I found another reference to Negative Pleasure, this time over at Moonstone Comics, a great site that has been posting some amazing Elvira memorabilia for Halloween this year. Blogger Jamdin has even been posting some stories and covers from the DC's attempted revival of "House of Mystery," the aptly titled "Elvira's House of Mystery." I love Elvira. I dunno, all camp and cleavage aside, I think she's actually really funny...
Anyway, I'm trying to get back to the film reviews. I mean, I write those, right? I don't even know anymore, man. Actually, I've been on a pretty good run of seeing films I've mostly pretty much liked, and a few I've really actually liked, not all great wonderful masterpieces of transcendental cinema art, but still some decent flicks. "Pulse," for instance, is an alright albeit very lightweight kiddie horror flick from the late 1980s (it's also an unrelated but kind of amazing and socially relevant Japanese film by Kiyoshi Kurosawa, and an almost entirely irrelevant American remake of that Japanese film starring Kristen Bell from "Veronica Mars," who will never love me, Samm Levine from "Freaks & Geeks" and Rick Gonzalez from "Reaper," neither of whom will probably ever love me either, although I think I might be friends with Levine on Myspace. Excitement.).
Anyway, the 1988 "Pulse" is written and directed by Paul Golding, who had worked on "Medium Cool" (great film) and wrote the better-than-you-think-it-is "Beat Street" (according to imdb, he also made a short film with George Lucas in college). It has a fairly nonsensical plot about lightning striking a power station in the desert and turning the electricity in some suburban (Arizona? California?) house malevolent, because lightning can do shit like that (just ask the Flash). After the crazy lightning demons makes the homeowner go insane and kill his wife, then kills him, or he kills himself, or something, it moves across the street to the home of Cliff De Young (underrated actor from "Shock Treatment" and "the Hunger," also former singer of the band Clear Light) and Roxanne Hart ("the Verdict"), just in time for De Young's son Joey Lawrence (hot off the series "Gimme a Break" and on his way towards "Blossom") come visit for the summer (Joey's brother Matthew plays an across the street neighbor who looks inexplicably like Joey, and is kind of a slightly better actor).
So, yeah, the horror in this one mostly amounts to the TV turning itself on and off and some stuff catching on fire. Really, this movie doesn't have much of a plot, but it's stylishly mounted. Particularly of interest are the macro-photographed circuit details. We see the insides of the technology on various appliances in the family's ultra-modern (yet very beige) home, with little diodes melting into liquid metal and reforming in new shapes. It's just pretty cool, visually. The film looks good in general (the cinematography is by Peter Lyons Collister, who also shot "Halloween 4" [which I like, and which also looks really good] but also shot "He's My Girl," "Dunston Checks In," "Beautician and the Beast" and "Garfield- a Tale of Two Kitties," yow!) with the technocentric aspects of the plot intermingling with very earthen hued, subdued tones (again, lots of beige, which if you remember the 1980s, is not off point).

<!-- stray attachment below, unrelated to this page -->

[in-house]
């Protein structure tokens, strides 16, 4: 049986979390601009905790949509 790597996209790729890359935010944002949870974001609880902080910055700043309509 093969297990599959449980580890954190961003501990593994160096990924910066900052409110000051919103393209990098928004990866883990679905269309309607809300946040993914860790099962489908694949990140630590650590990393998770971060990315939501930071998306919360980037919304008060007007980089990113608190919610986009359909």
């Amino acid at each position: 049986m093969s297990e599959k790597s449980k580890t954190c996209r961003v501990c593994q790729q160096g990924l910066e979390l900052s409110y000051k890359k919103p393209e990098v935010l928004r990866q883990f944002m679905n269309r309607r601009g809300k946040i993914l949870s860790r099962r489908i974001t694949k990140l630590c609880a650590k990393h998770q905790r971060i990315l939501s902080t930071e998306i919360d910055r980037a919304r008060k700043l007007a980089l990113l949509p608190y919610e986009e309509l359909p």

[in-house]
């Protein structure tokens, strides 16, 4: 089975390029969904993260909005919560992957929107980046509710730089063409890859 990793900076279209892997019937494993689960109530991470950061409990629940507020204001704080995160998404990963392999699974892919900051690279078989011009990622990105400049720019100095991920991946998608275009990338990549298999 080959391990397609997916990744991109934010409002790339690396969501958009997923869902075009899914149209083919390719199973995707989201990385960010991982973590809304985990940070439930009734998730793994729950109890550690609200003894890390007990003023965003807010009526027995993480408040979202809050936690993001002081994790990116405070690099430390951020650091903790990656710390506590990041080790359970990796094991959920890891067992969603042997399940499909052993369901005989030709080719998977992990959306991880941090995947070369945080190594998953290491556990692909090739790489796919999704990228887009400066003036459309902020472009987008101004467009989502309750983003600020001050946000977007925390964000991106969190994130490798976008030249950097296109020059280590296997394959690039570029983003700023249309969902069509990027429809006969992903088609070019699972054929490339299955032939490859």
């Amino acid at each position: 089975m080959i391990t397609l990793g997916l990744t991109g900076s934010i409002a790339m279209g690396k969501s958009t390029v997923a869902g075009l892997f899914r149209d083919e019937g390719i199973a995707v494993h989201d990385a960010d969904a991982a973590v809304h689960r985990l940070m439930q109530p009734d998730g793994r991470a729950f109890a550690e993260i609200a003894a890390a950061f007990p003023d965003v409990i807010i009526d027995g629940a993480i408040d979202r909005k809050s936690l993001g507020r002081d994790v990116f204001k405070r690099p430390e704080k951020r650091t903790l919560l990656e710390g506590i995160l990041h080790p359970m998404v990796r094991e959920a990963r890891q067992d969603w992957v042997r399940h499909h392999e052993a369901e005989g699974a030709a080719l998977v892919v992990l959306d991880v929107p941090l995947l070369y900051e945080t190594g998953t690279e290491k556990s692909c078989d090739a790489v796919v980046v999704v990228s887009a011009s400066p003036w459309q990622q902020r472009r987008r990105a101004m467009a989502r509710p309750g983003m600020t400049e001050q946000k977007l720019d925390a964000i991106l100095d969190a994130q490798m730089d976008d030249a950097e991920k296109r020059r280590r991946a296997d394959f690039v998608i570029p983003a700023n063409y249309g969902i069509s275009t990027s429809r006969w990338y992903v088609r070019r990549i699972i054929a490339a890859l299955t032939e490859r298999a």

A strong visual sensibility is the primary reason to check this one out, and the decent pre-digital special effects, which have texture, dammit (CGI doesn't). But everything else is pretty lame. Joey Lawrence is terrible even for a kid actor, there's never any sense of being a real kid coming from his performance, he's obviously just a movie kid. De Young and Hart are good, although she is underused. I don't think this made it to theatres, or if it did, it wasn't widely released or promoted, because this is totally the kind of movie little 10 or 11 year old me and my dad would have gone to see circa 1988. Also, isn't 1988 a little late/early for a movie about the horrors of technology? I mean, you don't really see a home computer in this one, so it's not about the digitization of everyday life. Characters talk about a microwave oven but it's not really about the dangers of radiation. This is like basically an anti-electricity movie, like watch out for having cable TV and electric lights because they might go crazy some day and try to shock you? That's the problem with not really defining your terms. It can work if your threat is really threatening, like some kind of crazy unstoppable force, but in this film catastrophe is easily averted by just like basically going outside. Also, "Pulse" is kind of anti-water, because water conducts electricity, so it's on "their" side, not "ours." Maybe Golding lives in a shack in the woods or something. For me it wasn't relevant, although I also enjoyed the brief turn by Robert Romanus, who played Damone in "Fast Times at Ridgement High." Almost everything I know about sex, to this day, I learned from watching "Fast Times at Ridgemont High."
Up next, in hopefully far better written reviews than this one, the decent recent horror-comedies "Drive Thru" and "Reeker," plus a couple of low budget winners, Ray Dennis Steckler's "Hollywood Strangler Meets the Skid Row Slasher" and the surprisingly excellent "the Deadly Spawn," plus more issues of "Twisted Tales" and other indie horror comics from the 1980s. Until then, stay spooky...
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